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Analytical tools selection made easy

Sandeep Raut

Almost every large organization today is jumping onto the analytics bandwagon.  Given the continued presence of economic pressures and cutthroat competition, all are keen to use analytical tools to maximize competitive advantage. Unfortunately, the field of analytics can be complicated and confusing, with an overabundance of terms to understand and myriad options to select from. Starting with

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text analytics and predictive analytics, the list goes on to social media analytics, data analytics, mobile analytics and possibly many more in the future.  

So, do you really need all of the analytics tools to get ahead of the pack, or will just one or two suffice? Let’s take a brief look at each of the options in order to decide.

Quick browse

Text or Social Media analytical tools identify the sentiments or tonality of a target group from social networking sites such as Facebook, My Space, Orkut, and so on, and also from micro and macro blogging websites such as Twitter or  personal blogs. Additional data could also be garnered from customer surveys or call center scripts.

Data analytical tools examine raw data with the objective of drawing some conclusion or insights that would otherwise remain unknown. This category of analytical tools encompasses data exploration with visualizations, dashboards and charts, and includes data mining features to uncover hidden patterns and relationships. It works over customer behavior, fraud detection, market basket analysis and similar areas.

Predictive analytical tools predict future trends, behavioral patterns or likeliness of the occurrence of specified events, based on historical data and using various statistical techniques. For example, establishing customer churn and retention parameters by linking to various social, economic or even political factors);  or, determining a credit score based on past credit behavior.

Business analytical tools apply statistical techniques to particular business areas such as supply chain analytics, marketing analytics and sales analytics, to help make better informed decisions.  

Mobile analytical tools are relatively new compared with the analytical tools described above. These are used to understand the behavior of mobile users in order for companies to target location-based groups using customer-specific campaigns. With mobile analytical tools one can track the usage of mobile devices for bill payments, travel bookings, and so on, for better marketing effectiveness.

Match analytical tools to business needs

The analytical tools selected would differ based on business verticals and business needs. Retail and consumer product organizations principally depend on large volumes of point-of-sale data, as they may not have any source of customer data other than loyalty cards. These organizations would like to understand what consumers think about their brands, their products, their customer service, and how they compare with competition. Hence, text or social media analytical tools would be the first place to start. Later, data analytical tools could be deployed to explore the massive volumes of transactions to find patterns in consumer behavior and market basket analysis.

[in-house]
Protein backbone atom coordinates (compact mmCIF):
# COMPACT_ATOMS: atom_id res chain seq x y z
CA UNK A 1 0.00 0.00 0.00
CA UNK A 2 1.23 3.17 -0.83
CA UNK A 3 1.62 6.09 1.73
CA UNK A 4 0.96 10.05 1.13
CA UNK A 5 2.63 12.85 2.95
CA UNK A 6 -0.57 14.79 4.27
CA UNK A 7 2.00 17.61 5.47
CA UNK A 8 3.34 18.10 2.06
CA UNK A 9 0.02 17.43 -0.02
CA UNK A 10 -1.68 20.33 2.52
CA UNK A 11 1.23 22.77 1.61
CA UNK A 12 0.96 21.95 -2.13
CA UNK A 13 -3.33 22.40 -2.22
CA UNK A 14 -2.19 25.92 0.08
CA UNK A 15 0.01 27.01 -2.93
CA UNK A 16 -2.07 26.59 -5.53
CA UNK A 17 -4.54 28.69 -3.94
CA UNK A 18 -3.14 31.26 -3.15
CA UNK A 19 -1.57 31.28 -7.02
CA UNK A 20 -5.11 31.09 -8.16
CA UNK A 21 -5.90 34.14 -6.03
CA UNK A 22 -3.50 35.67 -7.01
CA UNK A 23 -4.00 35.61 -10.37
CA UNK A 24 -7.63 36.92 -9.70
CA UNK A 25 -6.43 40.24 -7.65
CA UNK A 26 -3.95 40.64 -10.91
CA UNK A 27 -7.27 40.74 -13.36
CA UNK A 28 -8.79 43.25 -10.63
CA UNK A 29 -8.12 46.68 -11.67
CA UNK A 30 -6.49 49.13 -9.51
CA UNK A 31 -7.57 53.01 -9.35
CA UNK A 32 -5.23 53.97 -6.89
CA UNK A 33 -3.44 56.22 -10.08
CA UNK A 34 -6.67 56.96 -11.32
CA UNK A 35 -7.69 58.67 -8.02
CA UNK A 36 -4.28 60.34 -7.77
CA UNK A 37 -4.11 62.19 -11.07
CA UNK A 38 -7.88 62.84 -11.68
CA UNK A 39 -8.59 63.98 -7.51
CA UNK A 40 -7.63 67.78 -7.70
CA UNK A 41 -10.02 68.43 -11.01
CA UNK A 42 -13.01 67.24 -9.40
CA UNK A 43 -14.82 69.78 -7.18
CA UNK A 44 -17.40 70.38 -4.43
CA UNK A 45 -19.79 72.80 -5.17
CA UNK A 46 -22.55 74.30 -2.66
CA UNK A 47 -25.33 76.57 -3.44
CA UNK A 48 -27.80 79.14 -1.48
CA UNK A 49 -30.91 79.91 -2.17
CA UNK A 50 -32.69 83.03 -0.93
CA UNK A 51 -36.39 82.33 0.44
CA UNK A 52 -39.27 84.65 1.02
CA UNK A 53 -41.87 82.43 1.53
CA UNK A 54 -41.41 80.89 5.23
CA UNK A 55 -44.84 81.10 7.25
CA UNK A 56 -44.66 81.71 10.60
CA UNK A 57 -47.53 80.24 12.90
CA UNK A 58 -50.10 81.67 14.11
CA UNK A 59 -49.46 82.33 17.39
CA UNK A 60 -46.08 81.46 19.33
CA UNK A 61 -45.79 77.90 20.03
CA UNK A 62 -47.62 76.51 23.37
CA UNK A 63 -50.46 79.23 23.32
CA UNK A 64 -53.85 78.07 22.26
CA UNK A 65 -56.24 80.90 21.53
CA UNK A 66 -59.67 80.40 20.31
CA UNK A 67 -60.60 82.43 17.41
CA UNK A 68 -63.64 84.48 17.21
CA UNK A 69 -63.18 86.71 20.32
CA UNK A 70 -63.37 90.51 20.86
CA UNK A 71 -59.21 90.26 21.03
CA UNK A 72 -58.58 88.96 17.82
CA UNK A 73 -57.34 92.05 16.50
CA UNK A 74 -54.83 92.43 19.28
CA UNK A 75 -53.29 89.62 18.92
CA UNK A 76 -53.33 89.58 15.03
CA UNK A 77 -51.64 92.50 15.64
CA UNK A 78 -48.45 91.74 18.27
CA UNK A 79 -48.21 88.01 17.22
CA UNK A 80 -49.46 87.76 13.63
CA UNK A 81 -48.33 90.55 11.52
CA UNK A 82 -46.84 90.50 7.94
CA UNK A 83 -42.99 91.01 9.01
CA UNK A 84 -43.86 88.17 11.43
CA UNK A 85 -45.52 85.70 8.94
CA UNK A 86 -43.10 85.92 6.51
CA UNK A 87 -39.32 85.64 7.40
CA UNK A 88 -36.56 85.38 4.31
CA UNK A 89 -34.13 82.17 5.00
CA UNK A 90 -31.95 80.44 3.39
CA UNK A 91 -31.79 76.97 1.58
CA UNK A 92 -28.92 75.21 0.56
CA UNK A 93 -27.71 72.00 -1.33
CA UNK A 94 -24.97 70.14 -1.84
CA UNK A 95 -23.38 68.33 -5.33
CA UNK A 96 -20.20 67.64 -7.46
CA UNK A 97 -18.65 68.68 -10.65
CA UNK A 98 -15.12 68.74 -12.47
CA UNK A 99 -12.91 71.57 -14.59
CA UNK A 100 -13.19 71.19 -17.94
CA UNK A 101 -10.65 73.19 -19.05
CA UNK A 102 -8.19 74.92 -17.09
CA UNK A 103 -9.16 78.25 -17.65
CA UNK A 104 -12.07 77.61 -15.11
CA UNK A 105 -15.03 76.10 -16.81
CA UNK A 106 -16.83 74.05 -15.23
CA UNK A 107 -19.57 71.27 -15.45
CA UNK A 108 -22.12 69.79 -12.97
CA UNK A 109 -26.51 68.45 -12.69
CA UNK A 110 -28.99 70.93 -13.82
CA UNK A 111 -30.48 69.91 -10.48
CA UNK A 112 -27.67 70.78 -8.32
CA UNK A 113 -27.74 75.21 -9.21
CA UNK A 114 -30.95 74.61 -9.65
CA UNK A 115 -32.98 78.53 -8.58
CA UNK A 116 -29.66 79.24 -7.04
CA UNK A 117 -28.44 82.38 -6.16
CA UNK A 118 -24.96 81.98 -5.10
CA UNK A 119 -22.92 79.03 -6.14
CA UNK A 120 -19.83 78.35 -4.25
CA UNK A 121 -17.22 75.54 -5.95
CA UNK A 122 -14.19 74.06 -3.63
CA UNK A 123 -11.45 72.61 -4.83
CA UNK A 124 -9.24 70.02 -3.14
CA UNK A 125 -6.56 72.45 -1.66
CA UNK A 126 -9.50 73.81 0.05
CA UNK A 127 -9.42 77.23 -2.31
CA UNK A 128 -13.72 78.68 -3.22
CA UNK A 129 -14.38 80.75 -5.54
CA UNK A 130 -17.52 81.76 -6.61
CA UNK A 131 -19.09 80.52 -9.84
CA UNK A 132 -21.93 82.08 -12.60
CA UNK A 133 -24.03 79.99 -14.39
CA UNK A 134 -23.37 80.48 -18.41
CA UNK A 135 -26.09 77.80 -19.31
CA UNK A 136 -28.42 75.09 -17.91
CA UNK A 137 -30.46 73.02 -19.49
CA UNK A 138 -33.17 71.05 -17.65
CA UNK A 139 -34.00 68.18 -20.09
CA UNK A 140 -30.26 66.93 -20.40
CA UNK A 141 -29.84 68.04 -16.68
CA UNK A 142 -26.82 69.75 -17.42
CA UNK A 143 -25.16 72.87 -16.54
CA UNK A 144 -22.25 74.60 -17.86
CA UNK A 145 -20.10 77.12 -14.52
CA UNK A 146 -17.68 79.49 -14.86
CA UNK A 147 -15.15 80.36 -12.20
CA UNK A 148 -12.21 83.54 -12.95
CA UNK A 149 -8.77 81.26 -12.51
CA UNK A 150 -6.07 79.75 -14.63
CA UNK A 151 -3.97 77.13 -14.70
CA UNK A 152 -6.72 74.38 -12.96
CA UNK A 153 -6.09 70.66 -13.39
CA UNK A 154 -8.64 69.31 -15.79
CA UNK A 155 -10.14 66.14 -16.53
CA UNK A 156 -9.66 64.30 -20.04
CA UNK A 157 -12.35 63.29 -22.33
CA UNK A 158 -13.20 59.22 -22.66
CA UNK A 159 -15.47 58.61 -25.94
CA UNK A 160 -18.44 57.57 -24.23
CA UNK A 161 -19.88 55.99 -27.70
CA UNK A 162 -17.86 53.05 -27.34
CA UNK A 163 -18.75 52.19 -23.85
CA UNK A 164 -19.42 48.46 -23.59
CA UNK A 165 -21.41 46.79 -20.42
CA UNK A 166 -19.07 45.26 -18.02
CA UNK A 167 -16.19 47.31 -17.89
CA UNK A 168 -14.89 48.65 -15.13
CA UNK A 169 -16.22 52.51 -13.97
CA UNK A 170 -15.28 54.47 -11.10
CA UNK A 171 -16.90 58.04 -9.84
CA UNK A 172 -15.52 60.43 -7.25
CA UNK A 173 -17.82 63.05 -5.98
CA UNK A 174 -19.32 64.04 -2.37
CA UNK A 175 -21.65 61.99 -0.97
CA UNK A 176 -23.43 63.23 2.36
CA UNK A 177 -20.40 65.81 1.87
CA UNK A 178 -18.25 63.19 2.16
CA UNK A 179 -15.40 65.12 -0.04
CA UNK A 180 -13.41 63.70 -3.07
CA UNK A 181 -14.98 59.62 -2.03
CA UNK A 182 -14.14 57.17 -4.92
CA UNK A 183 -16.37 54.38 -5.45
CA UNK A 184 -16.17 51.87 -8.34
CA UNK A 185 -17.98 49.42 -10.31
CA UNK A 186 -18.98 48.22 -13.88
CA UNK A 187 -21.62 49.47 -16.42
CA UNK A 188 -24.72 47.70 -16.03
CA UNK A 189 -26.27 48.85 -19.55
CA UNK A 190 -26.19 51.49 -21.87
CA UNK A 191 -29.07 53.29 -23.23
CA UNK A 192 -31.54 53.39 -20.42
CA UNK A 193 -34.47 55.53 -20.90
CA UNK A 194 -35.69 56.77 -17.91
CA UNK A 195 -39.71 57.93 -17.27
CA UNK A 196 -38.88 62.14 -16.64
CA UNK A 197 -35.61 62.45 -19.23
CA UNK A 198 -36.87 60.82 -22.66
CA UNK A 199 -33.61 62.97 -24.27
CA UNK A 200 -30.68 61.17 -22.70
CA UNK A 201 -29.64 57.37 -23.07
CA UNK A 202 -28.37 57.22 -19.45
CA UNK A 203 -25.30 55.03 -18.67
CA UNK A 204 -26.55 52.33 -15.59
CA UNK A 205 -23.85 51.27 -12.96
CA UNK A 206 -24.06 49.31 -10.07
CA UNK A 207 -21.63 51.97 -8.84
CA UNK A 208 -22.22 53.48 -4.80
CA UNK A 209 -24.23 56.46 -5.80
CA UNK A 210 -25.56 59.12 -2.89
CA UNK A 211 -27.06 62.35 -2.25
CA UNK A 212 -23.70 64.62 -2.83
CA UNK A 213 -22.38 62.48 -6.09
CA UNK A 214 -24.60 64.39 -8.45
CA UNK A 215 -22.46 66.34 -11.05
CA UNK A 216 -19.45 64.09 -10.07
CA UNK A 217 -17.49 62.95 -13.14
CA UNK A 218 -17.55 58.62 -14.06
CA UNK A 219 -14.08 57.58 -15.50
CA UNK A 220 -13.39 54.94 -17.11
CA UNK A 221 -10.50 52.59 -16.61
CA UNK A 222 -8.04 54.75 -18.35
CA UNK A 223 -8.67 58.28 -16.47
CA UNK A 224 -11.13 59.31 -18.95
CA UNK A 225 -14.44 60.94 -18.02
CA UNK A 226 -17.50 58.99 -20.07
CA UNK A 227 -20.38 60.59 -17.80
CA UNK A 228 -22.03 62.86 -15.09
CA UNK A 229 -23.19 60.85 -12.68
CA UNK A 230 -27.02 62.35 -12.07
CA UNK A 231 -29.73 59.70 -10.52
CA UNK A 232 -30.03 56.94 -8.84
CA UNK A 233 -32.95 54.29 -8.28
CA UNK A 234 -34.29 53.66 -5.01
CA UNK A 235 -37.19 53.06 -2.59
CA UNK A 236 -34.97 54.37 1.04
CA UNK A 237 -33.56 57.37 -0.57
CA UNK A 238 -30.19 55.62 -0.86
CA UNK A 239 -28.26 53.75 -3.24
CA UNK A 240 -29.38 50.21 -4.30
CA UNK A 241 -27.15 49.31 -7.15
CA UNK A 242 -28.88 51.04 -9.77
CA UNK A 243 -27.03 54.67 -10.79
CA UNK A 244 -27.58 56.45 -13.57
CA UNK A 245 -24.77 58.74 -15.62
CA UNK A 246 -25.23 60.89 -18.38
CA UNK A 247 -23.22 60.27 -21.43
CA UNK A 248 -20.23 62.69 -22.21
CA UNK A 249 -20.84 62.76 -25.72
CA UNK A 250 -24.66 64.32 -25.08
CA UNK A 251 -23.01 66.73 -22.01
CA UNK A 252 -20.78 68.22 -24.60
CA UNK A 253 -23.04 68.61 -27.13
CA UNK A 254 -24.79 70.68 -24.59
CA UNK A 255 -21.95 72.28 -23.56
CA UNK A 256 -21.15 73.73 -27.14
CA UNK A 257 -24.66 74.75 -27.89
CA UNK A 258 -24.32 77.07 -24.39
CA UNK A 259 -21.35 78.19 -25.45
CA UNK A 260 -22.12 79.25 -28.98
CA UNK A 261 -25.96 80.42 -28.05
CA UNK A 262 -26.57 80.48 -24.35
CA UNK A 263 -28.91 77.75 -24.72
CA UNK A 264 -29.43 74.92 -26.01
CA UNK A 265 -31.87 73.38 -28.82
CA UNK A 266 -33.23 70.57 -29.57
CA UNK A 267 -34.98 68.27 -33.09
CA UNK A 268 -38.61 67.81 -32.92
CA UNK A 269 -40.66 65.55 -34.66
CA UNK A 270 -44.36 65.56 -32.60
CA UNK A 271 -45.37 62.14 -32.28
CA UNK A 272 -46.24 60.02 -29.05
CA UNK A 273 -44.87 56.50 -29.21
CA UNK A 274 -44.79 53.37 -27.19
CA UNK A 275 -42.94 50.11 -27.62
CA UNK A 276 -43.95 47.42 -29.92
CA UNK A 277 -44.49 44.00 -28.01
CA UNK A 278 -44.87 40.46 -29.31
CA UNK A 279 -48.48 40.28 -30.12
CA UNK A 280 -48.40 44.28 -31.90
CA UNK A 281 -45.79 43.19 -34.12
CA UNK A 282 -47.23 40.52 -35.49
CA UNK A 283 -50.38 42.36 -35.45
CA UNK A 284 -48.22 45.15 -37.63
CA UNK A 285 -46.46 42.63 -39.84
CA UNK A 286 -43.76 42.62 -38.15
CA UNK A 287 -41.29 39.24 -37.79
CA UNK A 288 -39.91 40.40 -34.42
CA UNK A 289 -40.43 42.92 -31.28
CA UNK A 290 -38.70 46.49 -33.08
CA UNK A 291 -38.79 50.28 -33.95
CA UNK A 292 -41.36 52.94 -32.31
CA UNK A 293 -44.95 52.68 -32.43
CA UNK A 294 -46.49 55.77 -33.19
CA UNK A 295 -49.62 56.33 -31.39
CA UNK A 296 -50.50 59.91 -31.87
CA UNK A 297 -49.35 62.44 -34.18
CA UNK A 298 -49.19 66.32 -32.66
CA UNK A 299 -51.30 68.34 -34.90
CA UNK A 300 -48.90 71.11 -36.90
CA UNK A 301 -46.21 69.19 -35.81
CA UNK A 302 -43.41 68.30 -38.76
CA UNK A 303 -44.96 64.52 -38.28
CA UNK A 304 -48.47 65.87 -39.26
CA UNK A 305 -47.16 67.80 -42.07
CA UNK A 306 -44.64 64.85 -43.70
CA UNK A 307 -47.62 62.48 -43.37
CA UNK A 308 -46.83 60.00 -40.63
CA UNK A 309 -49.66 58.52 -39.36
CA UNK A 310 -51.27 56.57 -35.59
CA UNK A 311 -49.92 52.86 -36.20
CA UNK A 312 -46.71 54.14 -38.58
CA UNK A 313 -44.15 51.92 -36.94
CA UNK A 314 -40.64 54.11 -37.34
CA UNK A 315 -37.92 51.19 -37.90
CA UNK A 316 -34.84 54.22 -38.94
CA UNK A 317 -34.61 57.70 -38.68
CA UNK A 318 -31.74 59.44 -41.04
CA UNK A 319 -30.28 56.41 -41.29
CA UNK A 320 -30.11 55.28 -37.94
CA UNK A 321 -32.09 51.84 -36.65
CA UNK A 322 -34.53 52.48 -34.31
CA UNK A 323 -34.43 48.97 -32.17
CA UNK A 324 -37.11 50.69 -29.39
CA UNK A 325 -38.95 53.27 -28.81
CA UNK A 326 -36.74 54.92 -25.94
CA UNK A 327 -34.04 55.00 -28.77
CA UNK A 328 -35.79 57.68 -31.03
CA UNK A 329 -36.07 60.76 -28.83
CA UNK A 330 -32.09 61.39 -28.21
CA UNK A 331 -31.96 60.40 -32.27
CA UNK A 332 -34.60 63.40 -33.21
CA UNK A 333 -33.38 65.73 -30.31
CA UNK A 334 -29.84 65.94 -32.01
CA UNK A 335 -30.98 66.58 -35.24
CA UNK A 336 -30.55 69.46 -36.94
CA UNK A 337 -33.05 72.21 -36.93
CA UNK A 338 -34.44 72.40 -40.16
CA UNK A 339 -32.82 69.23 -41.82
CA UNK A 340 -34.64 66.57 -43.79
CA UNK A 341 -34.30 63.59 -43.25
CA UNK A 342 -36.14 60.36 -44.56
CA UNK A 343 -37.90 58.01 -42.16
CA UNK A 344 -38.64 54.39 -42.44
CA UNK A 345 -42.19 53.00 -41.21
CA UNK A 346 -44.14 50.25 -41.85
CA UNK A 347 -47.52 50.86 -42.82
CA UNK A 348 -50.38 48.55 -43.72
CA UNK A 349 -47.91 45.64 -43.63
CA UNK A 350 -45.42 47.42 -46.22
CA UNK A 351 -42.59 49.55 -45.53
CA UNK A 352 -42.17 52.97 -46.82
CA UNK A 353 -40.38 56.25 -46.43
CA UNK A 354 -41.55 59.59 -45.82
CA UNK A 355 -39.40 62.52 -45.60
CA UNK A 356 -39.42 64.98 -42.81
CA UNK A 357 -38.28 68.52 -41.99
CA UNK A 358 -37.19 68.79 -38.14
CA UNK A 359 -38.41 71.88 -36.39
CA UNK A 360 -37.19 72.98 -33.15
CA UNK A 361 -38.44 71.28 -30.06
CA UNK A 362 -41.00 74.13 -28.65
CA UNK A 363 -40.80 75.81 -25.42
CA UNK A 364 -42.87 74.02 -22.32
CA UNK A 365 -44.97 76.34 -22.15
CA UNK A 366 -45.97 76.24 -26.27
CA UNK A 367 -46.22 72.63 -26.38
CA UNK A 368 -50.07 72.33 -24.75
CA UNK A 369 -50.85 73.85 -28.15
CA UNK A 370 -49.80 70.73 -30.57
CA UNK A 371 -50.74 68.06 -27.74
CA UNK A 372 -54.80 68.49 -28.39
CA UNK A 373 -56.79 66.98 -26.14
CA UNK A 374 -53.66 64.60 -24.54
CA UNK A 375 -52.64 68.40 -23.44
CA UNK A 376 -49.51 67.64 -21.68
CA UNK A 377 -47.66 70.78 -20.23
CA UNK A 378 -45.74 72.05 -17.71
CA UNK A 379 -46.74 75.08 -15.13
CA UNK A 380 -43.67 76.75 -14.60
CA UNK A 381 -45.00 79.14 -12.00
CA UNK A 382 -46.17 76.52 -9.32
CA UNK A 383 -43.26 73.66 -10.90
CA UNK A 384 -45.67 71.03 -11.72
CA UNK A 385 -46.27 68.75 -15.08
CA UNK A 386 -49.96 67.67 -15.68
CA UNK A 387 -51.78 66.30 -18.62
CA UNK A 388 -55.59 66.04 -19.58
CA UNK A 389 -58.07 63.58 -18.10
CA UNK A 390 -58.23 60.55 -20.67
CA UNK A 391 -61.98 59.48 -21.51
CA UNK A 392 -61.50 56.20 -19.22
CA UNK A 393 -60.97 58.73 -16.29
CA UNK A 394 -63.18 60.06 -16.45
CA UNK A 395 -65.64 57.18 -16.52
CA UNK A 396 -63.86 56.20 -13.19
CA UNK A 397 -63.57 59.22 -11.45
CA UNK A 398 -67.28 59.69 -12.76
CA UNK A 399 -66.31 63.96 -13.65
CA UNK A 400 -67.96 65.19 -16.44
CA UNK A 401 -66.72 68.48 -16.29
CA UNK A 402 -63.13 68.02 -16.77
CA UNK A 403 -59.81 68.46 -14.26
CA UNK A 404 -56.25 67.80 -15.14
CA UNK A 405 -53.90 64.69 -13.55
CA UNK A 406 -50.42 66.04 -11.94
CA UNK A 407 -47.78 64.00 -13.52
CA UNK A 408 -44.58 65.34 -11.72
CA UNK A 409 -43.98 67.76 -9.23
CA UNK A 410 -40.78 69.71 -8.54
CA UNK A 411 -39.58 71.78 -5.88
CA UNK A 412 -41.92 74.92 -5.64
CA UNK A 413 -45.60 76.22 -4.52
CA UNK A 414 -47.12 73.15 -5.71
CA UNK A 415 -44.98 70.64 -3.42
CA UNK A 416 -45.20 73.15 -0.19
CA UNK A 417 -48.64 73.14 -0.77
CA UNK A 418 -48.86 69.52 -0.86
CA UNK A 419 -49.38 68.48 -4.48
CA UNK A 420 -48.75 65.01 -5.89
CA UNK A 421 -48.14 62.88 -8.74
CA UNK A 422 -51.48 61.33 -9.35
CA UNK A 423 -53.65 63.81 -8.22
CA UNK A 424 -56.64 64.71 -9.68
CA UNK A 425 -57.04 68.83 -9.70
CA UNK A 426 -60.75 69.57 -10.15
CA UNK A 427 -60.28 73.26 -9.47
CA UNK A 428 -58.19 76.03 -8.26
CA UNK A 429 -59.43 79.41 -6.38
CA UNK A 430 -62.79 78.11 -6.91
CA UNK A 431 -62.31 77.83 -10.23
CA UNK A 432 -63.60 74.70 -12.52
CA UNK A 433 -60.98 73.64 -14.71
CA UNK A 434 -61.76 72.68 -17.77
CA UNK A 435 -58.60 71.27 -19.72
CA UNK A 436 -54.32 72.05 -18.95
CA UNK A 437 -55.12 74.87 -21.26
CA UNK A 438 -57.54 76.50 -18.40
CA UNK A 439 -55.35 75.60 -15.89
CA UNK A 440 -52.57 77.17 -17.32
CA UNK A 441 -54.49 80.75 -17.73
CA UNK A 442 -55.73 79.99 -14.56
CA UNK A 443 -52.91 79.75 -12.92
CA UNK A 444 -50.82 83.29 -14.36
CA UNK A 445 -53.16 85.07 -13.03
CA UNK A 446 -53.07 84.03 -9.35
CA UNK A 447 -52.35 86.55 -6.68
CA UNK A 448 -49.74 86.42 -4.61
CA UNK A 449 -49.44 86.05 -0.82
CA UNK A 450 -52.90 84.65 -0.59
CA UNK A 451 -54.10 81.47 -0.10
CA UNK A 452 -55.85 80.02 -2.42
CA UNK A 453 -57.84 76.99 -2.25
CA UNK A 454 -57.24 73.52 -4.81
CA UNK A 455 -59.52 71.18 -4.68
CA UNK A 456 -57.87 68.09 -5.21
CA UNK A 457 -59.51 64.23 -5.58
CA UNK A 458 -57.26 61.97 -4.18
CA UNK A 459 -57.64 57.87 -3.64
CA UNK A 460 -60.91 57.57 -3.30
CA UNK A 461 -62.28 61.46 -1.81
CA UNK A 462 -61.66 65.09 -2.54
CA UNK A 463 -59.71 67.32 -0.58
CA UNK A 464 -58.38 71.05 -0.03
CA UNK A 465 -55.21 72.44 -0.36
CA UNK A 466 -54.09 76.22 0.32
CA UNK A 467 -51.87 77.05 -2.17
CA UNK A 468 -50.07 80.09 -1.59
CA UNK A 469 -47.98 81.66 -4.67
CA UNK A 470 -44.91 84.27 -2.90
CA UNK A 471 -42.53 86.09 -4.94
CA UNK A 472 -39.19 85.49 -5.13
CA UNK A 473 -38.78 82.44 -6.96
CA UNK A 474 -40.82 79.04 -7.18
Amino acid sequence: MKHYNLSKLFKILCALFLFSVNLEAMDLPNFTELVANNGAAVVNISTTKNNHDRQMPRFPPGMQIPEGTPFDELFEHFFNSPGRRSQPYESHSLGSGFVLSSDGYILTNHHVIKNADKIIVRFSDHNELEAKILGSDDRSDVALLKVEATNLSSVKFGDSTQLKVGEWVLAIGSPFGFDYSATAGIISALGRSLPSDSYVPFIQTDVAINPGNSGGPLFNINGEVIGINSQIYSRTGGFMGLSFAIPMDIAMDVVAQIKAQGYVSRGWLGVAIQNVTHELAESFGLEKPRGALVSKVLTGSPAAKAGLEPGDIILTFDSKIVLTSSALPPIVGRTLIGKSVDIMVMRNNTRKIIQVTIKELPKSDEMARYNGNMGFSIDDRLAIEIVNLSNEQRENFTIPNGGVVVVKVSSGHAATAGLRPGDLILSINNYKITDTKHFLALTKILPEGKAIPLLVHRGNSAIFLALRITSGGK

In sectors such as banking, telecom, and insurance, a huge amount of customer data is available and innumerable transactions are generated daily.  So, using predictive analytical tools to examine customer churn, cross-sell and up-sell, customer profitability, underwriting price optimization, segmentation, and life-time value would help generate more revenues.

The manufacturing and services sectors face the problem of warranty and support costs. Hence deploying data analytical tools to establish patterns of emerging issues, which can be fixed before they occur, would help reduce warranty costs tremendously. Again, using social media analytical tools for product improvements would help such organizations remain competitive.

Very large organizations generate massive amounts of data and invariably use analytical tools with a higher level of sophistication and maturity. This is where industry leaders such as SAS, SPSS and others play an important role, and all of above analytics categories are applied effectively.

On the other hand, SMBs often face challenges of infrastructure, skilled resources and may lack the maturity required to use analytical tools. Such organizations need to study the problem at hand, carefully evaluate which tool fits the requirement, and then take an appropriate decision.

To derive any benefits at all from analytical tools, organizations must ensure that quality data is available for the analytics team to work with. An analytics initiative implemented as an enterprisewide system at one go cannot hope for significant success.

Guidelines

For any analytics initiative involving the use of one or more of the analytics tools described above, keep in mind the following points:

  • Start with a focused, small proof of concept to tackle one business problem.
  • Identify all the relevant data sources required for that business problem.
  • Put suitable people in place, well experienced in the nitty-gritty of analytical tools.
  • Measure the actionable part after you obtain insights from the analytical tools.
  • After successful execution of the above, explore further with other analytical tools , one step at a time.

 

About the Author:  Sandeep Raut has more than 22 years of IT consulting experience with over 14 years in the business intelligence space and established BI CoEs. He is currently working at Syntel as the Director for BI and analytics.

(As told to Sharon D'Souza)